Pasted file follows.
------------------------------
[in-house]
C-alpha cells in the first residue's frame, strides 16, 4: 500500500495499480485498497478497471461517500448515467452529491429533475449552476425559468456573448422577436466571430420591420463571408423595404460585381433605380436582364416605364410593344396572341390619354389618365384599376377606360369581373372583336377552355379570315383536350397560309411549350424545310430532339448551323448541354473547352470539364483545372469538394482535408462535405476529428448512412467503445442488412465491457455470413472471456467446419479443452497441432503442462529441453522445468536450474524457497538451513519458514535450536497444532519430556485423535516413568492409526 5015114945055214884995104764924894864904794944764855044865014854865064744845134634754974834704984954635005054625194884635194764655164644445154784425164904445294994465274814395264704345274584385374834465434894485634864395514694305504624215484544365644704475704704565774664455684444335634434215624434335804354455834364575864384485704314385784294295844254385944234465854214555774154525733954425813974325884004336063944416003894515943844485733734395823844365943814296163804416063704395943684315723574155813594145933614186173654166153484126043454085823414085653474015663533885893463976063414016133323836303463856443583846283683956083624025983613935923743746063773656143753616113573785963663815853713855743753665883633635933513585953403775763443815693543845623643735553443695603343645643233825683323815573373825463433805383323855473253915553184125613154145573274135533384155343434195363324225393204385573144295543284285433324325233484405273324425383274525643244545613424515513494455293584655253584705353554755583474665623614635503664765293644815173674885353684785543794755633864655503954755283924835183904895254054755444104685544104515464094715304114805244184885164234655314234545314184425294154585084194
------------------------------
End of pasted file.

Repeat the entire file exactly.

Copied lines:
[in-house]
C-alpha cells in the first residue's frame, strides 16, 4: 500500500495499480485498497478497471461517500448515467452529491429533475449552476425559468456573448422577436466571430420591420463571408423595404460585381433605380436582364416605364410593344396572341390619354389618365384599376377606360369581373372583336377552355379570315383536350397560309411549350424545310430532339448551323448541354473547352470539364483545372469538394482535408462535405476529428448512412467503445442488412465491457455470413472471456467446419479443452497441432503442462529441453522445468536450474524457497538451513519458514535450536497444532519430556485423535516413568492409526 5015114945055214884995104764924894864904794944764855044865014854865064744845134634754974834704984954635005054625194884635194764655164644445154784425164904445294994465274814395264704345274584385374834465434894485634864395514694305504624215484544365644704475704704565774664455684444335634434215624434335804354455834364575864384485704314385784294295844254385944234465854214555774154525733954425813974325884004336063944416003894515943844485733734395823844365943814296163804416063704395943684315723574155813594145933614186173654166153484126043454085823414085653474015663533885893463976063414016133323836303463856443583846283683956083624025983613935923743746063773656143753616113573785963663815853713855743753665883633635933513585953403775763443815693543845623643735553443695603343645643233825683323815573373825463433805383323855473253915553184125613154145573274135533384155343434195363324225393204385573144295543284285433324325233484405273324425383274525643244545613424515513494455293584655253584705353554755583474665623614635503664765293644815173674885353684785543794755633864655503954755283924835183904895254054755444104685544104515464094715304114805244184885164234655314234545314184425294154585084194